Lake Penland (Morrow)

Reachcode: 17070202001525 | Area: 61.9 acres | Shoreline: 1.7 mi | View on Interactive Map

(From Atlas of Oregon Lakes, Johnson et al. 1985)  Penland Lake is an artificial lake on private land within the Umatilla National Forest boundaries; however, there is public access. The lake was built about 1960 by local interests to serve strictly as a recreation site, and water is not withdrawn for other purposes. The lake is stocked quite heavily with rainbow trout and has proven to be a successful enterprise for local anglers. A good launching site is located at the lake as well as a Forest Service campground. Cutsforth Dam, a 29-foot earthfill structure, impounds the flow of Mallory Creek to submerge a portion of Penland Prairie. There is an additional small dike along the west side of the lake. Outflow into Mallory Creek joins the John Day River about 10 miles downstream. The small drainage basin is a forested area of low relief.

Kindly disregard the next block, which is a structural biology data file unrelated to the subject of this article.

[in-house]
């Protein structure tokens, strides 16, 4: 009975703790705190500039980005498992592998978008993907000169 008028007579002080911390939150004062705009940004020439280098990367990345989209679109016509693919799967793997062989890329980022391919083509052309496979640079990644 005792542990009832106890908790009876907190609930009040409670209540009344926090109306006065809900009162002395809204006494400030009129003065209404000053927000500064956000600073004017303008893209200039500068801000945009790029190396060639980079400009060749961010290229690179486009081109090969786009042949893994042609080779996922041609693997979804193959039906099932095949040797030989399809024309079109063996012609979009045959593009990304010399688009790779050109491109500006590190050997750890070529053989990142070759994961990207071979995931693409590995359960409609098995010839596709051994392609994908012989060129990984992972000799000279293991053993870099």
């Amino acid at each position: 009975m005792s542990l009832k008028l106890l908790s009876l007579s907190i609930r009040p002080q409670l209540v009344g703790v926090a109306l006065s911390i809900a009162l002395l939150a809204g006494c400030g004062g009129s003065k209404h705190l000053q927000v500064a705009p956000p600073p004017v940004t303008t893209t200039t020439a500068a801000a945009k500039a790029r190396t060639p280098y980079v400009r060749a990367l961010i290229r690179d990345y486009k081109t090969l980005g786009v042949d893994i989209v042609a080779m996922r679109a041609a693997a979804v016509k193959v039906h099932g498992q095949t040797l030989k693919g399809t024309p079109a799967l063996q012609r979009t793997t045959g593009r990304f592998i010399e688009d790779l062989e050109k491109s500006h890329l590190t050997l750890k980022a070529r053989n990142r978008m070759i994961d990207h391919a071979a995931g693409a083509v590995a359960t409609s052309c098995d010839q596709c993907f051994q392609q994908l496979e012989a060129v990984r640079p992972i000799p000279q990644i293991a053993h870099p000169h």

Penland Lake is very shallow, with a mean depth of about eight feet; maximum depth is only 24 feet when full. Macrophytes have encroached on the-lake in shallow areas around much of the shoreline. Alkalinity, conductivity, and concentrations of major ions are moderate for lakes in eastern Oregon, while water transparency, and chlorophyl and phosphorus concentrations are about average and imply a mesotrophic lake. However, the surface water pH (8.0) and the dissolved oxygen depletion in the hypolimnion indicate that Penland Lake may be at the higher end of mesotrophic.